New Delhi: For the nondescript village of Tekelagaon, 19 km off the Dergaon town in upper Assam, the only claim to fame is a plane crash that took place on 4 November 1977 with former Prime Minister Morarji Desai onboard. Desai had miraculously escaped this crash that killed five pilots and was offered shelter in the village.
However, 43 years after the crash, residents of Tekelagaon say they are still awaiting a memorial at the crash site to commemorate the incident and the fallen crew. They also want the village, popularly known as ‘Desai Nagar’ in memory of the 1977 incident, to be developed as a rural tourism hub.
Dipen Boruah, a resident of Tekelagaon and the youngest son of late Indreswar Baruah in whose house Desai had recovered, has been quoted as saying that the villagers were “ready to offer land” for a memorial site.
In 2018, over 2,000 villagers from nearly 300 households of Tekelagaon had come together on Magh Bihu — one of the three Bihus (a harvest festival) celebrated in Assam — to build a traditional ‘bhelaghor’ (a temporary night shelter made of thatch, bamboo, straws etc) in the shape of the ill-fated plane.
The villagers had also involved the district administration, Indian Air Force authorities and local politicians for the event.
Fuleswar Chutia, a resident, said only electricity and a post office have been built in the village since the crash. “The only hospital announced to be constructed at the village is still a far cry. The roads and other means of communication are also in a sorry state.”
Rare plant rediscovered after 67 years in world’s only floating national park
A rare plant species called Uraria lacei Craib has been rediscovered in Manipur’s Keibui Lamjao National Park, 67 years after its last collection in 1952.
Keibui Lamjao National Park is the world’s only floating national park and an integral part of the Loktak Lake.
The rediscovery was made by Jahnabi Gogoi, a research scholar at the Academy of Scientific and Innovative Research, CSIR-National Botanical Research Institute, Lucknow, during a field visit to Assam, Nagaland, Manipur and Meghalaya in October-November last year.
She was helped by Tikam Singh Rana, chief scientist at the same institute and the findings have been published in the journal Phytokeys.
Dark blue in colour, the Uraria lacei Craib can be found in China, Laos, Myanmar, Thailand and Vietnam too.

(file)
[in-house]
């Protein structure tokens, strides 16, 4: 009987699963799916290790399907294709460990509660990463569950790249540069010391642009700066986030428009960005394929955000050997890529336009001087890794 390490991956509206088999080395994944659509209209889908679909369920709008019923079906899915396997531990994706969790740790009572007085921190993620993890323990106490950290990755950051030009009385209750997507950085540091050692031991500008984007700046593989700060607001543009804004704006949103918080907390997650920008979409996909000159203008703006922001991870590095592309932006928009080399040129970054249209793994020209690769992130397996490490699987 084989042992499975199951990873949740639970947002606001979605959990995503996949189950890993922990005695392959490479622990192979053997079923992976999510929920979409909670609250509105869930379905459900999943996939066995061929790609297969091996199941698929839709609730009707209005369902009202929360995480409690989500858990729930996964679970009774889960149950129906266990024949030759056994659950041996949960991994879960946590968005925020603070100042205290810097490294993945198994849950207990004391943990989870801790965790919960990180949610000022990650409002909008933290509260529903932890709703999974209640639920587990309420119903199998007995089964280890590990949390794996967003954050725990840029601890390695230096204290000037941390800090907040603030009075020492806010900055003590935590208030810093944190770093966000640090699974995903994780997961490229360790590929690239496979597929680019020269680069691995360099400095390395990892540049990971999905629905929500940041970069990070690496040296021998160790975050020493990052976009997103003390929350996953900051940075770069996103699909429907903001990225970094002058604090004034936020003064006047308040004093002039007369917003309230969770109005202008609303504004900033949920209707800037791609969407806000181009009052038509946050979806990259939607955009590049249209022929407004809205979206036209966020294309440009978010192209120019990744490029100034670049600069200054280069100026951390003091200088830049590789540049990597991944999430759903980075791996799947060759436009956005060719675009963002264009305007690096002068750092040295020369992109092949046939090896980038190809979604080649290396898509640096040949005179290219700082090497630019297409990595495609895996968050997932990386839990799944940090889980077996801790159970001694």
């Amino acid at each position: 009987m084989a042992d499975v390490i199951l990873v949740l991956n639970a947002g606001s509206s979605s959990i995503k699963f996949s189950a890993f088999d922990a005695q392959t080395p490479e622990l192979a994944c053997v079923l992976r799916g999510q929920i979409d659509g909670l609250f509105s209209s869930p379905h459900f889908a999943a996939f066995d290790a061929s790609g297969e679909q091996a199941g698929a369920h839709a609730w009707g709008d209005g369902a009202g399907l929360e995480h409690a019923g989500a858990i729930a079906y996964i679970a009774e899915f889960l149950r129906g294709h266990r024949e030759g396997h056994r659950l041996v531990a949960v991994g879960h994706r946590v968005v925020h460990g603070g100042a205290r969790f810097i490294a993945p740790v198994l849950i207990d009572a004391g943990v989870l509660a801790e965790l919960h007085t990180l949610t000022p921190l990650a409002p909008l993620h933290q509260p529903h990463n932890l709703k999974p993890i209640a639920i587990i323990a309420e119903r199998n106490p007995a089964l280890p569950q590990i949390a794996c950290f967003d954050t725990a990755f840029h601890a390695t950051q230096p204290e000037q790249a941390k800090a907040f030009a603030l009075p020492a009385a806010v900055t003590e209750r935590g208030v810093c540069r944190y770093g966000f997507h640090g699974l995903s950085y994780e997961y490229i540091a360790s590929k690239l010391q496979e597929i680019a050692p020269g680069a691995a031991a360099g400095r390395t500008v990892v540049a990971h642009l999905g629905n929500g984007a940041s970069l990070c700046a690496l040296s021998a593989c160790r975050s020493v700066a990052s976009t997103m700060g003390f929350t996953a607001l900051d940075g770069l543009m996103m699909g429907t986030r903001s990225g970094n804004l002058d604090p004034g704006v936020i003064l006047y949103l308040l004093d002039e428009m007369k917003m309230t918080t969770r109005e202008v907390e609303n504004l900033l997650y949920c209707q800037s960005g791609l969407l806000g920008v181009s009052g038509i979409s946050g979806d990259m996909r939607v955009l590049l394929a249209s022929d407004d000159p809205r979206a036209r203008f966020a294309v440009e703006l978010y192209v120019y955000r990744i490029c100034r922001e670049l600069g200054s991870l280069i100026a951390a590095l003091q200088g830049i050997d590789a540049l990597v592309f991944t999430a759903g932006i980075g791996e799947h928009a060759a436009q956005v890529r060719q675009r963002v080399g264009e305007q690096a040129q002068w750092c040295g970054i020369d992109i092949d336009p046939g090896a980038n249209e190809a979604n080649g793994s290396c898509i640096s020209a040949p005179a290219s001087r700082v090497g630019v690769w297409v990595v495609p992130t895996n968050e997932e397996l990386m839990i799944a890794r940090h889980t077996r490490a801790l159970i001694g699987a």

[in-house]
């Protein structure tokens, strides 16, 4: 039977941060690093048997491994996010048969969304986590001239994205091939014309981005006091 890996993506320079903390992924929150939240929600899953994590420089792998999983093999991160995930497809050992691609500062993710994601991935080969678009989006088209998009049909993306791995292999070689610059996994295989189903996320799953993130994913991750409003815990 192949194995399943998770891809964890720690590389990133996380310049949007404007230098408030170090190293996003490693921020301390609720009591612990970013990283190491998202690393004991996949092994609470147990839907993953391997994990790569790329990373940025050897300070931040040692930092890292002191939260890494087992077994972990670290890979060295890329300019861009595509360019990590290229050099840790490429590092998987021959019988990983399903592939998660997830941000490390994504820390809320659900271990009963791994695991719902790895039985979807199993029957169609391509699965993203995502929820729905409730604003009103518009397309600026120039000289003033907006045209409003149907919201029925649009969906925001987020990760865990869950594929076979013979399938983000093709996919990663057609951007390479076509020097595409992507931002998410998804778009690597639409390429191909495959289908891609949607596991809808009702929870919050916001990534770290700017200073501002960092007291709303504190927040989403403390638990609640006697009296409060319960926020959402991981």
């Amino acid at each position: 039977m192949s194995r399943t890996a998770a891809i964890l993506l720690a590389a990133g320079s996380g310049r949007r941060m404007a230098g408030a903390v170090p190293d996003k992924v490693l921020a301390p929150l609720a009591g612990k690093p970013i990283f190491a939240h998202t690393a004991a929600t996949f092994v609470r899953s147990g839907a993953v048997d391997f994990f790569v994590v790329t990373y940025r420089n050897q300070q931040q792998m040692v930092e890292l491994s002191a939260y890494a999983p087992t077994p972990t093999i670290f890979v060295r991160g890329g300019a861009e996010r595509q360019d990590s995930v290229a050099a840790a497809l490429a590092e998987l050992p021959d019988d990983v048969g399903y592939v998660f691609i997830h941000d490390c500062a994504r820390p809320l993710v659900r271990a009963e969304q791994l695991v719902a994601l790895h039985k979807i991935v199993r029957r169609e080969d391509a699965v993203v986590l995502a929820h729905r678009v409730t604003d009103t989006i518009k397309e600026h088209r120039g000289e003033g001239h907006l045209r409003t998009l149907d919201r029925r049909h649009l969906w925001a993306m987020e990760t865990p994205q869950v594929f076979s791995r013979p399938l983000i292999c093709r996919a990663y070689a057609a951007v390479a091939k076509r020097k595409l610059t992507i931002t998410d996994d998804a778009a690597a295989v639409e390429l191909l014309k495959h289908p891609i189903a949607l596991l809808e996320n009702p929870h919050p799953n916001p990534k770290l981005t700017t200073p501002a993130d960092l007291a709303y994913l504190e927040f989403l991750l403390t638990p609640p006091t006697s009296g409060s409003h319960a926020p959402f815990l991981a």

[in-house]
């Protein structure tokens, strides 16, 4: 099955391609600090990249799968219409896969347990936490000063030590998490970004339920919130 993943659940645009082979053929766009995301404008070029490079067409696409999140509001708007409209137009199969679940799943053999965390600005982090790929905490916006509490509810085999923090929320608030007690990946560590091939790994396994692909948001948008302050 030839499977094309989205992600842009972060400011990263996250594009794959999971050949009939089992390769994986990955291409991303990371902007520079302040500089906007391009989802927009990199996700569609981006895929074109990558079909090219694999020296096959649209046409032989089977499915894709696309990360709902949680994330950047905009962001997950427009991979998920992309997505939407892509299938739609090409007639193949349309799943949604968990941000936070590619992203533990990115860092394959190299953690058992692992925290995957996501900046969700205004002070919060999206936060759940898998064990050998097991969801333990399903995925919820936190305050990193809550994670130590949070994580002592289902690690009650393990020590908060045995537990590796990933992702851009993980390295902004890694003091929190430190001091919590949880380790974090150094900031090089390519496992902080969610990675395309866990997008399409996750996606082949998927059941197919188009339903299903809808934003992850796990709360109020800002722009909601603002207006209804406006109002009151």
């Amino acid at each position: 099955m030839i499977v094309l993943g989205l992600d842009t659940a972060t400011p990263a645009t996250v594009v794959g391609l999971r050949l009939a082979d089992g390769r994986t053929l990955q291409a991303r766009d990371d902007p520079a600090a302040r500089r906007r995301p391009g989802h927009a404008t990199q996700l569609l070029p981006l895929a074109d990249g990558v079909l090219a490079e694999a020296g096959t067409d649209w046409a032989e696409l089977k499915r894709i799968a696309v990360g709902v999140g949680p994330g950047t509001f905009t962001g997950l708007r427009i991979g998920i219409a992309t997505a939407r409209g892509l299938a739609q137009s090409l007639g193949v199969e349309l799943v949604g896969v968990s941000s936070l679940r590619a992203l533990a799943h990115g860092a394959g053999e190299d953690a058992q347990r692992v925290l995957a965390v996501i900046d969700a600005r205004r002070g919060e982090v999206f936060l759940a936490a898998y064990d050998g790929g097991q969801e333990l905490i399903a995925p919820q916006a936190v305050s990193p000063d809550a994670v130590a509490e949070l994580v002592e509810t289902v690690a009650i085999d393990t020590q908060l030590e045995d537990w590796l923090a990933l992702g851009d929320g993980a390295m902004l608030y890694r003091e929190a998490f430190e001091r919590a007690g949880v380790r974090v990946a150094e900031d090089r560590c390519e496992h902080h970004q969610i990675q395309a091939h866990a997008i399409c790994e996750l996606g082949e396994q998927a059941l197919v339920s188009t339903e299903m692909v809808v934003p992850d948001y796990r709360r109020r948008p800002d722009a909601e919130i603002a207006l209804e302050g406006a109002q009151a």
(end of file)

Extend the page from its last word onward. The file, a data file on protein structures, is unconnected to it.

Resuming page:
“As the plant has beautiful inflorescence and foliage, it would therefore be well-suited for domestication as an ornamental plant,” the researchers have said.
They added, “We could not locate any other population nearby to the present location and, given its rarity, there is an urgent need to conserve the population of this species in its present locale.”
GSM-based PCO for residents of Arunachal’s remote village bordering China
The residents of Mago-Chuna village in the far-flung areas of East Kameng district in Arunachal Pradesh have been provided with a GSM-based PCO (public call office) by the Indian Army. Earlier, the nearest telephone connectivity from the village, which borders China, was situated 28 km away.
GSM or Global System for Mobile Communication is considered the standard for communication globally today.
Defence spokesman Lt Col P. Khongsai said the inaccessibility to telephone connectivity severely hampered the social life and overall progress of the area.
“Availability of this facility has brought joy and also opened new avenues of prosperity and opportunity. The villagers expressed their gratitude towards Indian Army,” he added.
The Eastern Command of the Indian Army also took to Twitter to announce the installation of the facility.
#FriendsofNorthEast#ArunachalPradesh#IndianArmy established free GSM based PCO facility for the remote villages in Mago-Chuna on 18 Sep 20 in East Kameng district of #ArunachalPradesh. Overwhelmed villagers expressed gratitude towards Indian Army.@adgpi@SpokespersonMoD pic.twitter.com/3IxdQUZfP9
— EasternCommand_IA (@easterncomd) September 19, 2020
Why sales of fermented dry fish have spiked in Tripura
In the past several months, Tripura has seen a rise in the sales of a fermented dry fish, ‘shidol’, which is known for its ‘immunity-boosting’ and curative properties.
Fermented fishes are a delicacy across the Northeast and the shidol is known by different names in various parts of the region — hidol in Assam and tungtap in Meghalaya. Shidol is especially characterised by its strong, pungent smell and takes months to prepare for consumption.
Subodh Das, a seller from Agartala told The Indian Express, “People are buying shutki (dry fish) more these days. Shidol has a very large share of this sale. I am selling at least 4-5 kg shidol on a daily basis. It has good immunity boosting factors.”
Another seller Dulal Das, also said that he has been selling shidol worth Rs 10,000 a day for the past few months.
Health experts, meanwhile, have said that proteins, minerals, amino and fatty acids are found in high quantities in shidol.
Dr Dayeeta Choudhury, a dietician and assistant professor at ICFAI University in Agartala said, “Omega 3 fatty acids are available in high concentration in traditionally prepared dry fishes. It helps people with cardiac problems and diabetes… This might be used for boosting immunity to better combat diseases like this Covid-19.”
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